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Two-thirds of directors drag feet on ID numbers

By October 6, 2022August 9th, 2023Accountants Daily, In the Media, News

Published by Accountants Daily, powered by MOMENTUM MEDIA
Written by Philip King on 6 October 2022
Click here to read on Accountants Daily website

With two months to the deadline, most company directors have yet to apply for their identifier and many remain confused about the system.

Around 1.6 million directors — almost two-thirds of the total — had yet to apply for an ID number with just two months to go to the 30 November deadline, figures from the ATO revealed.

The Tax Office said more than 900,000 directors had applied for their unique 15-digit identifier as at 30 September, from an estimated population of about 2.5 million.

The director ID scheme, which is one of the early steps in digitising and integrating all of Australia’s business registries, was vital to prevent fraud and reborn, or phoenix, companies arising from the ruins of failed operations, it said.

“Director ID is being introduced to help combat illegal phoenix activity and will enable traceability of a director’s relationships across companies and over time,” the ATO said. “Director ID will also help prevent the use of false or fraudulent director identities.

“If you are a director of a company in Australia, you are required to apply for a director ID by 30 November 2022. The Australian Business Registry Services is encouraging all directors to apply now to beat the rush.”

Failure to have a director ID when required to do so or failure to apply when directed by the registrar can carry a maximum criminal penalty of $13,200 or up to $1,100,000 under civil law.

One possible reason for the slow take-up rate is the need for directors to apply in person — accountants or other finance professionals are unable to do so on their behalf “unless the registrar is satisfied that the individual cannot apply themselves”, the ATO said.

To apply online, directors need to already have a unique myGovID, with at least a standard level of identity check, prior to starting the process.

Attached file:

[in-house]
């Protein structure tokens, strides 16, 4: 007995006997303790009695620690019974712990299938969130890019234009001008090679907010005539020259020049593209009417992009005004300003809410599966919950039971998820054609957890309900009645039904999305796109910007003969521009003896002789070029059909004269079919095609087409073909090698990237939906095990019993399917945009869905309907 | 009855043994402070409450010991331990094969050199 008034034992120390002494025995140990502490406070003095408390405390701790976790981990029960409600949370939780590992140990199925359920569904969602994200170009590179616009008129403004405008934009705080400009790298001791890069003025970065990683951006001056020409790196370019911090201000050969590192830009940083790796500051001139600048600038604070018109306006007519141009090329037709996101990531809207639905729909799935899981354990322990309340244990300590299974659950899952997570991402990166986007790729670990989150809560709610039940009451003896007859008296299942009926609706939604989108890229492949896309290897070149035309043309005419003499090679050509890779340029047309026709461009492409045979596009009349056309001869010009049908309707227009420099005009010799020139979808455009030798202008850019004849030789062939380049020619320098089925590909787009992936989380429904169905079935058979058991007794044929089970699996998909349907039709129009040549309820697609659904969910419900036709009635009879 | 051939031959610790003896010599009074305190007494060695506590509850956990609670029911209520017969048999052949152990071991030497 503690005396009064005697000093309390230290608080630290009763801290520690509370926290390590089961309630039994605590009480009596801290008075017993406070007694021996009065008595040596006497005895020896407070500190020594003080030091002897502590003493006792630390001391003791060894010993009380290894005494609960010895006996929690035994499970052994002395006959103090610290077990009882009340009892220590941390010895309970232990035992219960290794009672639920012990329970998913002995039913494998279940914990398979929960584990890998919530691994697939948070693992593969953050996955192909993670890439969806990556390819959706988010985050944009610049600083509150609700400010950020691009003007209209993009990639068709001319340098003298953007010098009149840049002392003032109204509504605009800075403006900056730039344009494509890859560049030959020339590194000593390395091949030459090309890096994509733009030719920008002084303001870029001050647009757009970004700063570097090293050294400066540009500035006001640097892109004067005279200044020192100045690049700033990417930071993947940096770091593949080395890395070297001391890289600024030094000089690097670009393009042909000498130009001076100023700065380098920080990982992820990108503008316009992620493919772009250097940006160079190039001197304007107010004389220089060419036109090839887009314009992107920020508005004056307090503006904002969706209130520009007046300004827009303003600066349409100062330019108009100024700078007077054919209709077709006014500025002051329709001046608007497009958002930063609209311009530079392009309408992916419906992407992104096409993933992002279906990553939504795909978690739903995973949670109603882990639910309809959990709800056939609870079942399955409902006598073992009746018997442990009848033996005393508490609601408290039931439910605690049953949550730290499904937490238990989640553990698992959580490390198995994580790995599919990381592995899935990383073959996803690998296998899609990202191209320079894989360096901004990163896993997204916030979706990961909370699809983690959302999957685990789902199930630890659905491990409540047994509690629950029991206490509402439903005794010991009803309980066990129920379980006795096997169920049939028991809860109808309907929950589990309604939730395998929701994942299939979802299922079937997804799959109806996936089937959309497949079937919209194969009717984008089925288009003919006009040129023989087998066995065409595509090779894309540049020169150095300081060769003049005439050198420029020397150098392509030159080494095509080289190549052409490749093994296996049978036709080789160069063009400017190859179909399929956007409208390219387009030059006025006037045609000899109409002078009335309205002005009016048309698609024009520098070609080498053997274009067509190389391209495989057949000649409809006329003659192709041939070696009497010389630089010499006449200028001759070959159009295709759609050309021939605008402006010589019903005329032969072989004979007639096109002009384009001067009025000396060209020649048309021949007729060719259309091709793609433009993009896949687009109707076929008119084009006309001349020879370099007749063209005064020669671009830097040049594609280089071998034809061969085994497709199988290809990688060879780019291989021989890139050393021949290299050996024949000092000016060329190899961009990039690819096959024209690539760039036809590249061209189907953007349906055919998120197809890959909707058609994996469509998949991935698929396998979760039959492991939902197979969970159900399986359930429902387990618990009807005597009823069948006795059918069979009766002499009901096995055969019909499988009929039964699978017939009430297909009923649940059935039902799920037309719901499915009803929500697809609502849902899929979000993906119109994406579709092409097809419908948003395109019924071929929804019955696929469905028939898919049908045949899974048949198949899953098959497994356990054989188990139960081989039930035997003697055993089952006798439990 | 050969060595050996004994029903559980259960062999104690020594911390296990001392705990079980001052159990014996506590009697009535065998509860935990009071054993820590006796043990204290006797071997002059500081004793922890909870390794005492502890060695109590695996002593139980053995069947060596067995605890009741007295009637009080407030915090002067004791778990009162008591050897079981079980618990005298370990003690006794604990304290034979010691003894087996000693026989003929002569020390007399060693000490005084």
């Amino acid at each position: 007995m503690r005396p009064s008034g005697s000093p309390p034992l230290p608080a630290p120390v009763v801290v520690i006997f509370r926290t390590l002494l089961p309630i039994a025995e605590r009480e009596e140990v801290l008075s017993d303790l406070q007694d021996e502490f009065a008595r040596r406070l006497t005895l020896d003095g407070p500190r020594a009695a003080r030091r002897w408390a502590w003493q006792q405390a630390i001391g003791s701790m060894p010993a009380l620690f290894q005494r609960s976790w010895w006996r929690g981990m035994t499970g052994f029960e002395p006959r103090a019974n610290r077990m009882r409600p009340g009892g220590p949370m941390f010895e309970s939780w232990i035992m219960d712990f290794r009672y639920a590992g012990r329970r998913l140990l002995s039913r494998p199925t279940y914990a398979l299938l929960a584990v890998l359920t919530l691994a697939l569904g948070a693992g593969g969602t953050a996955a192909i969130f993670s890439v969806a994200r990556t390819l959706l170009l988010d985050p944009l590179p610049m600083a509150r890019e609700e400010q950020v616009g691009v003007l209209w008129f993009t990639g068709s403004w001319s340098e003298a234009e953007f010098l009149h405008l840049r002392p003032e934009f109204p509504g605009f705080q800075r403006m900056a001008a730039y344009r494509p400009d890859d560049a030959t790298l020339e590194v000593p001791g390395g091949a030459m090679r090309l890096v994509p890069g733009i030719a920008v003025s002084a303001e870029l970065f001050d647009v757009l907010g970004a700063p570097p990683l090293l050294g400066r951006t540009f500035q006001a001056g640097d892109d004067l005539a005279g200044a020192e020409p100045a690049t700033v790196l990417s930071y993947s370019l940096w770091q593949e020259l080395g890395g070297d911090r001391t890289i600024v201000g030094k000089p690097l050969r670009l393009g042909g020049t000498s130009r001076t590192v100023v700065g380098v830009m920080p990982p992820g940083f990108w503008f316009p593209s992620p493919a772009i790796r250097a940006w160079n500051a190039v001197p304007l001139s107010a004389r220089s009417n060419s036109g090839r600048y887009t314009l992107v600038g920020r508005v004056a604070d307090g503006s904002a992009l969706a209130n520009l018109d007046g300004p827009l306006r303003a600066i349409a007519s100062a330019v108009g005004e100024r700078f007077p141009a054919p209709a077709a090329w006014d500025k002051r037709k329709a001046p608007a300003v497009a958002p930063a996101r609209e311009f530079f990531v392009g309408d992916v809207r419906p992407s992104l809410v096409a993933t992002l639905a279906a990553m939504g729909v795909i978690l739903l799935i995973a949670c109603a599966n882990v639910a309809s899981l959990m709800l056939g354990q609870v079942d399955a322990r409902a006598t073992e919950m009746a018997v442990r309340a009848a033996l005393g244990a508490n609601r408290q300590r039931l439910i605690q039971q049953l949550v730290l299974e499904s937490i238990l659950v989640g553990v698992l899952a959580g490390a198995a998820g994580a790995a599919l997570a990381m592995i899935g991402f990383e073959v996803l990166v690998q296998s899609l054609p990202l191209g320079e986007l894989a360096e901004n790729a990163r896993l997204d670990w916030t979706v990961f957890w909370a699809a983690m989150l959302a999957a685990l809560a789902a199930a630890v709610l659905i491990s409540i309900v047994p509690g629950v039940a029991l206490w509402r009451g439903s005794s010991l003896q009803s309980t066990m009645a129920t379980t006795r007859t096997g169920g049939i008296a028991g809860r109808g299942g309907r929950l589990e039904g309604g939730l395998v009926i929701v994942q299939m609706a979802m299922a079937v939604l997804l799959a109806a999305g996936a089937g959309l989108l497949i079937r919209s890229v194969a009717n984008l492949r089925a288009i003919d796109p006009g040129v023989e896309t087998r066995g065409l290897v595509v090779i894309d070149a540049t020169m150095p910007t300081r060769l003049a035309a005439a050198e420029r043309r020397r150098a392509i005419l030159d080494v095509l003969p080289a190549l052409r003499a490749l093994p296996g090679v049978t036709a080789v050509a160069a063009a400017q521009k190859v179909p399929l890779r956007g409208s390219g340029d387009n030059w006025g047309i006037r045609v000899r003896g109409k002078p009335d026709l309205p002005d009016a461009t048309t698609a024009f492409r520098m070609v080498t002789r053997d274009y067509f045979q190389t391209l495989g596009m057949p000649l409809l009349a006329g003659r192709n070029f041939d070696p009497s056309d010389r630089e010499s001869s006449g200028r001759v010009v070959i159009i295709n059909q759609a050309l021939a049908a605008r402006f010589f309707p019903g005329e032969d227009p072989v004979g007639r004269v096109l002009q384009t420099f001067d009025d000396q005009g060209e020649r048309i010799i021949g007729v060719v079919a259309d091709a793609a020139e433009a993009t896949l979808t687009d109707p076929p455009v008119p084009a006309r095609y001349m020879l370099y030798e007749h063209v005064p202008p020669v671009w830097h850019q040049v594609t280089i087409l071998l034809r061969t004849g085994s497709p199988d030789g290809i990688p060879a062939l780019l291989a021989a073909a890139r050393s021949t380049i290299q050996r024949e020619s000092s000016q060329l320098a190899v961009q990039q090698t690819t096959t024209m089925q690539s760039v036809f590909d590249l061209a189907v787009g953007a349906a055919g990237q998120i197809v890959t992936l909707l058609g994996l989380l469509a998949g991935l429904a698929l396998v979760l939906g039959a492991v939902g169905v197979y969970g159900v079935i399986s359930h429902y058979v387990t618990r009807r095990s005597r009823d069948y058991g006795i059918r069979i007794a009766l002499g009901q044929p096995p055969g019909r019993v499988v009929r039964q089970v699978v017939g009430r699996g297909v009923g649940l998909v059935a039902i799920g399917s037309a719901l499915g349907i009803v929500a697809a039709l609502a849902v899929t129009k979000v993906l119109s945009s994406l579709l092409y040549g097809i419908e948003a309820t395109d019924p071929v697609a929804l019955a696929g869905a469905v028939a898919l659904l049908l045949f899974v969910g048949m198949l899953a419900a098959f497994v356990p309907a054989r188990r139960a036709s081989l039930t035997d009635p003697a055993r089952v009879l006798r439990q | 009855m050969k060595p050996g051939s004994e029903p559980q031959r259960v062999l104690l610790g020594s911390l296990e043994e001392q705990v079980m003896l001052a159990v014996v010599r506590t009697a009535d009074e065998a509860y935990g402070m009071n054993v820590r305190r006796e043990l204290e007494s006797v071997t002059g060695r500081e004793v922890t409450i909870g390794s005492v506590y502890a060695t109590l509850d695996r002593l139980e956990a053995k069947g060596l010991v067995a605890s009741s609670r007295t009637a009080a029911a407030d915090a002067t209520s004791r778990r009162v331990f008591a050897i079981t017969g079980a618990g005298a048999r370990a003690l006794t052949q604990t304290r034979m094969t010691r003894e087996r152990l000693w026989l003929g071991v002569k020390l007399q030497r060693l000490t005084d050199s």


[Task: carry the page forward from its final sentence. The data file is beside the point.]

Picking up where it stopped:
The ATO said almost nine out of 10 directors were applying online, and the ID number was granted instantly. Non-digital options were available to those unable to apply online, it said, and the ID is free.

Different deadlines also applied to directors of companies registered with the Office of the Registrar of Indigenous Corporations.

The ATO and the ABRS said during the transitional period to director IDs the focus was on education and raising greater awareness of director’s obligations and it had begun a communication campaign to get people involved.

“We want to support directors to apply and do the right thing. We have commenced contacting directors who have been identified as needing to apply for a director ID, our response rates to these communications have been positive,” the ATO said.

However, confusion about the system remains, with many directors of companies acting as corporate trustees for SMSFs unaware of their need to get the identifier, according to Accountants Daily sister brand SMSF Adviser.

The ATO also confirmed to the SMSF Association that there was an obligation to obtain a director ID by anyone who was a director on or before 31 October 2021, even if they had since resigned and had no intention of being a director again.

In response to confusion over whether this might involve deceased directors as well, the ATO said the “ABRS will not require an application for a director ID in respect of directors who have subsequently died and nor will we issue a director ID where the person’s records indicate they are deceased.”

Meanwhile, the Australian Restructuring Insolvency & Turnaround Association recently sought clarification about the status of directors who fail to get IDs.

The ABRS responded:

“1. If a director does not have a director ID:

a. Will the director lawfully remain a director?

Yes — provided that they were lawfully appointed.

b. Will their actions/decisions be valid?

Yes — provided that their actions/decisions are lawful.

c. Will a director appointment made after 30 November 2022 be valid?

Yes — provided that the appointment is lawful.

2. However, a director must also comply with their director ID obligations under the Corporations Act 2001.”

While actions and decisions taken by directors remain unaffected by whether they have an ID or not, the ABRS cautioned that: “Civil and/or criminal penalties may apply for failure to have a director ID. Civil penalties may also be applied to a person (such as a tax agent) who is ‘involved’ in a contravention of the director ID requirement.

“The Registrar can direct a director to apply for a director ID. Civil and/or criminal penalties may be applied for failure to comply with such a direction.

“Civil penalties may also be applied to a person (such as a tax agent) who is ‘involved’ in a failure to comply with such a direction.”

The ATO confirmed the registrar did have the power to take firmer action if “a director’s behaviour is egregious or demonstrates an unwillingness to comply with the requirements to obtain a director ID”.


Author BGLCorp

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